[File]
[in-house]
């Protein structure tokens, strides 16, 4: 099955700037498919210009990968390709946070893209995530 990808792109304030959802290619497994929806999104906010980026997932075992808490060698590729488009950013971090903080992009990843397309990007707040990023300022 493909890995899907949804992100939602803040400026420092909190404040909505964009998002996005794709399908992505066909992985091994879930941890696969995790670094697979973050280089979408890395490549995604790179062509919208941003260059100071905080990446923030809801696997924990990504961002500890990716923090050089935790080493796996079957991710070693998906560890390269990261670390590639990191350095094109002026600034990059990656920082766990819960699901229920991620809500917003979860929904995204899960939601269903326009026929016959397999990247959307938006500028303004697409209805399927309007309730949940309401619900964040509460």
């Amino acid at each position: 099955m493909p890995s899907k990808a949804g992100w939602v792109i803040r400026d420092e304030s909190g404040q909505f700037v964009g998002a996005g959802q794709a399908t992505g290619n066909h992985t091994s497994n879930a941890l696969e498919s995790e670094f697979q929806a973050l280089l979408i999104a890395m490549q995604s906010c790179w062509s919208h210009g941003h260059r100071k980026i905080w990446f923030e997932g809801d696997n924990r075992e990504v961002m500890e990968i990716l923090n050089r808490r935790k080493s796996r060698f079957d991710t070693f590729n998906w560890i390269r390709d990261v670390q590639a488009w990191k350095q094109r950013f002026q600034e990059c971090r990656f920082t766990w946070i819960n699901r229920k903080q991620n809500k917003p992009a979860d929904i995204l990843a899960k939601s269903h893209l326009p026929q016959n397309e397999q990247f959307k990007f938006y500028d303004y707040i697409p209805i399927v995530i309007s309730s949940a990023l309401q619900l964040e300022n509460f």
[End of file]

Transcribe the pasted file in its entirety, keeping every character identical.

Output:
[in-house]
């Protein structure tokens, strides 16, 4: 099955700037498919210009990968390709946070893209995530 990808792109304030959802290619497994929806999104906010980026997932075992808490060698590729488009950013971090903080992009990843397309990007707040990023300022 493909890995899907949804992100939602803040400026420092909190404040909505964009998002996005794709399908992505066909992985091994879930941890696969995790670094697979973050280089979408890395490549995604790179062509919208941003260059100071905080990446923030809801696997924990990504961002500890990716923090050089935790080493796996079957991710070693998906560890390269990261670390590639990191350095094109002026600034990059990656920082766990819960699901229920991620809500917003979860929904995204899960939601269903326009026929016959397999990247959307938006500028303004697409209805399927309007309730949940309401619900964040509460």
């Amino acid at each position: 099955m493909p890995s899907k990808a949804g992100w939602v792109i803040r400026d420092e304030s909190g404040q909505f700037v964009g998002a996005g959802q794709a399908t992505g290619n066909h992985t091994s497994n879930a941890l696969e498919s995790e670094f697979q929806a973050l280089l979408i999104a890395m490549q995604s906010c790179w062509s919208h210009g941003h260059r100071k980026i905080w990446f923030e997932g809801d696997n924990r075992e990504v961002m500890e990968i990716l923090n050089r808490r935790k080493s796996r060698f079957d991710t070693f590729n998906w560890i390269r390709d990261v670390q590639a488009w990191k350095q094109r950013f002026q600034e990059c971090r990656f920082t766990w946070i819960n699901r229920k903080q991620n809500k917003p992009a979860d929904i995204l990843a899960k939601s269903h893209l326009p026929q016959n397309e397999q990247f959307k990007f938006y500028d303004y707040i697409p209805i399927v995530i309007s309730s949940a990023l309401q619900l964040e300022n509460f």